Jesus offers a place to stand, a platform of spiritual knowledge we can trust—especially knowledge of how to be good and have good relationships.
Quoting Willard from Faith and Culture/The Divine Conspiracy, “Jesus is not just nice, he is brilliant He is the smartest man who ever lived …. He always has the best information on everything and certainly also on the things that matter most in human life.
In our culture Jesus Christ is automatically dis-associated from brilliance or intellectual capacity. Not one in a thousand will spontaneously think of him in conjunction with words such as well-informed, brilliant, or smart. Einstein, Bill Gates, and the obligatory rocket scientists will stand out.
“What lies at the heart of the astonishing disregard of Jesus found in the moment-to-moment existence of multitudes of professing Christians is a simple lack of respect for him. He is not seriously considered or presented as a person of great ability.”
Willard challenged our listeners or any thoughtful person to a straightforward comparison between Jesus and anyone else offering answers on how to live a successful life. “Jesus would run well in the race with [famous philosophers like Freud and Nietzsche or other founders of religions like Buddha and Mohammed] because of his answers to these basic questions. Test his words against any of the others.
“Take Freud, thought to be a profoundly brilliant man. But just try to live by Freud or Nietzsche. And then contrast that with the words of Jesus – that’s the easiest way. Among human beings…What works? Compare them and you’ll see that this man Jesus was way out ahead of the pack.
“Look at the effect of Jesus on human history. It’s difficult now because, in order to see Jesus clearly, you have to get past the mistakes of historical Christendom. But it is not an accident that in terms of numbers, Christianity is the largest religion on the planet. Go to the heart of the teaching to assess its truth. The effect of Jesus for GOOD – was far superior to any other person who has addressed these issues.”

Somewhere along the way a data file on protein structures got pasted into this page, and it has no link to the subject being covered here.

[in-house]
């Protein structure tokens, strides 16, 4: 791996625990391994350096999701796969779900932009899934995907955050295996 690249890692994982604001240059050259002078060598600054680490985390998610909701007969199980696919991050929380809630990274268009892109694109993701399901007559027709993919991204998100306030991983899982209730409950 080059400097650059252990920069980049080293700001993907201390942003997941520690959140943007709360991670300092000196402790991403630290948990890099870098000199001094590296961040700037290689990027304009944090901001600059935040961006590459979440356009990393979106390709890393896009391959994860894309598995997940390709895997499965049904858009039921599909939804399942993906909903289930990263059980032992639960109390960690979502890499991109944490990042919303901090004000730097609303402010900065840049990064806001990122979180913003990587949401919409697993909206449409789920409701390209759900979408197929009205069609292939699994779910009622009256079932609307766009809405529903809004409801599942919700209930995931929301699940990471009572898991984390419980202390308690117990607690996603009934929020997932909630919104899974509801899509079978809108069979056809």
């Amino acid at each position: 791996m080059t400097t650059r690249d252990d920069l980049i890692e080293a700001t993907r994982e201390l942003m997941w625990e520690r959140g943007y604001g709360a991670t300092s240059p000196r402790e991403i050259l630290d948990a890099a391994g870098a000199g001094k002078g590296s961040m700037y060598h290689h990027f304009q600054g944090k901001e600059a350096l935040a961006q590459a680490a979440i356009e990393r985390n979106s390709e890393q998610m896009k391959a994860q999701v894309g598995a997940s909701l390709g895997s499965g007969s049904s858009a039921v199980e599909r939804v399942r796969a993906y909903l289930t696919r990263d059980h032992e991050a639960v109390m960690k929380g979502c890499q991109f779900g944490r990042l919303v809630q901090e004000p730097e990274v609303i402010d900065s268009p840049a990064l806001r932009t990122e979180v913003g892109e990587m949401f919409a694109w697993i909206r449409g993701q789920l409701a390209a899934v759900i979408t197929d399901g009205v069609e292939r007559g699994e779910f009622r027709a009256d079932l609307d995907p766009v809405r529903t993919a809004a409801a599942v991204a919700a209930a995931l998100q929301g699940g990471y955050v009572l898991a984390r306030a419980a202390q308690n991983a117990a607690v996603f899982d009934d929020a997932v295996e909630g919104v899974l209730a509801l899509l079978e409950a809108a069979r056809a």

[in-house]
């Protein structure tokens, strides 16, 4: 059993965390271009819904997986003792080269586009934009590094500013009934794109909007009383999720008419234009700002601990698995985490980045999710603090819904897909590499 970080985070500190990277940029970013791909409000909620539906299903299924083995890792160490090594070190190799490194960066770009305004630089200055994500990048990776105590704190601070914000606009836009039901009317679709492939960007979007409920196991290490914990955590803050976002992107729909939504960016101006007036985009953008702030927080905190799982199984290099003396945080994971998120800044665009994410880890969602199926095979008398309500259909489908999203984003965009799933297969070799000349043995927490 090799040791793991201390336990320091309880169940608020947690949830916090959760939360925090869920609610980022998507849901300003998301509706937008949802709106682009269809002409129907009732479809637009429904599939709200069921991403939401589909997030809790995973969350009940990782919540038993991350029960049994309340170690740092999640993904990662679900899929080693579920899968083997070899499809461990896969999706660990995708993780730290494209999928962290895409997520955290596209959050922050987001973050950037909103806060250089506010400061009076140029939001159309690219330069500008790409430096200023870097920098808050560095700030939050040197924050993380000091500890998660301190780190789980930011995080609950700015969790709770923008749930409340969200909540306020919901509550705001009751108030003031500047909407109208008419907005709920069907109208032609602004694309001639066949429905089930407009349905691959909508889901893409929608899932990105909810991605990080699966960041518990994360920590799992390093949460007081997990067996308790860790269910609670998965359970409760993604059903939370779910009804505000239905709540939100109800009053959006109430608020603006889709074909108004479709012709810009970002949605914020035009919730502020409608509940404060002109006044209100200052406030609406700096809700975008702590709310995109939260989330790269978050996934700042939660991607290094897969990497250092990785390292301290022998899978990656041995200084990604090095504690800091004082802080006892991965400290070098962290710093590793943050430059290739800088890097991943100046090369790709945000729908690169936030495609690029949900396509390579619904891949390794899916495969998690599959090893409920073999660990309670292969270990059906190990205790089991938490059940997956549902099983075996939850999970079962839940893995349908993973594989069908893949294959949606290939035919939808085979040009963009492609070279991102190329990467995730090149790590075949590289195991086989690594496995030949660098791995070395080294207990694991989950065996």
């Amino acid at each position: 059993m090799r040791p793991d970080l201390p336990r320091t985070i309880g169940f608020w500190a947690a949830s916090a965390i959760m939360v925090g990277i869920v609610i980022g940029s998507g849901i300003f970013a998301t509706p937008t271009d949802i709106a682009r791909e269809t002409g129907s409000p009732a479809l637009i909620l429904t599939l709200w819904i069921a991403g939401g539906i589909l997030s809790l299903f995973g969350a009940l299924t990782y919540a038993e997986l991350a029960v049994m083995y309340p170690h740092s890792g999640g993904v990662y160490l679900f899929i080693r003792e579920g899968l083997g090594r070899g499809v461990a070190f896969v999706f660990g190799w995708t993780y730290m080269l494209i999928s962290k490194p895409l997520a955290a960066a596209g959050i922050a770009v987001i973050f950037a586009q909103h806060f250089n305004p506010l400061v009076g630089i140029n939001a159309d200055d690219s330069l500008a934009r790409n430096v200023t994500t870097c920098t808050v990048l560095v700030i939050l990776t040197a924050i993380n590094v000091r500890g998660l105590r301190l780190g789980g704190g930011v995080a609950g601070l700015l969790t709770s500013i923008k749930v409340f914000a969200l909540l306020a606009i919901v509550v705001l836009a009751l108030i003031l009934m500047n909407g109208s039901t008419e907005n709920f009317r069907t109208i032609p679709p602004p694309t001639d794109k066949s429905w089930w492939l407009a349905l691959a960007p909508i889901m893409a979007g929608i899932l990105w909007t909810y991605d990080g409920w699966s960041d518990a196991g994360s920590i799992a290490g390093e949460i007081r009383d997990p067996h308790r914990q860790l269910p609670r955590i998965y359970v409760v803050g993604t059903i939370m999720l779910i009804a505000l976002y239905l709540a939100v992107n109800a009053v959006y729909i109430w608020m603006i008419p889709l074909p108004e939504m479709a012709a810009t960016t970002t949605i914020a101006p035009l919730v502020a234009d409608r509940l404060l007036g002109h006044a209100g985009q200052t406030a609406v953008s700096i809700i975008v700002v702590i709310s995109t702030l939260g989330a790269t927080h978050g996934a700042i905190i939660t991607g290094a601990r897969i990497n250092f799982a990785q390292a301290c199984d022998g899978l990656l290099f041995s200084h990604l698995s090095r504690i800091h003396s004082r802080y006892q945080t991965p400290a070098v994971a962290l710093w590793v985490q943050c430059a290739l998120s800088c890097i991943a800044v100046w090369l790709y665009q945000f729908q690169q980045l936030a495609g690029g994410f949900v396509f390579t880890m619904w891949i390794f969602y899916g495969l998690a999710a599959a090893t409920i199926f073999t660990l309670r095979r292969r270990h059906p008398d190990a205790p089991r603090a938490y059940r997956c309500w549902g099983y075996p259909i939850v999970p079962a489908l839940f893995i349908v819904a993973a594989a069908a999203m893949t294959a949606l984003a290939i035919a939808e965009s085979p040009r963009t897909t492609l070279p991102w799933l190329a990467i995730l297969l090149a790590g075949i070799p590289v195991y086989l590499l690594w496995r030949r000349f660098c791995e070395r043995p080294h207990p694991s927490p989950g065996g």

Given Jesus’ track record it is astonishing to think that his teaching is exiled from today’s University curriculum. If we, and especially our graduates, want to look for knowledge of how to be a good person and what makes for good relationships we need look no further than Jesus.
The Willard interview in two parts has been posted on the Faith Q&A page.
Willard and 70+ other authors, scientists and artists offer more insights into living a successful life in Faith and Culture: A Guide to a Culture Shaped by Faith. In this graduation season here’s what two teens have said about the book:
“My generation excels at separating religion from ‘everything else.’ Faith and Culture successfully meshes these two subjects, and the mixture is hardly forced. The reader is immersed into two-page articles about topics relevant to our everyday lives, and is simply prompted to look at the underlying messages. Perfect grad gift.”
– Mitanjeli, college freshman, 18
“This book took me by surprise. Not once have I found a devotional so full of fascinating information that I find myself telling my friends about it right after I read it. I love that it has truth, real truth, but in bite-size chunks. With my school schedule I never have time for heavy theology books to just pick up in my spare time, but this gives me answers to questions that I frequently hear and can now confidently know how to answer without having to be a studied expert on the subject. Big fan!”
– Natalie, high school junior, 16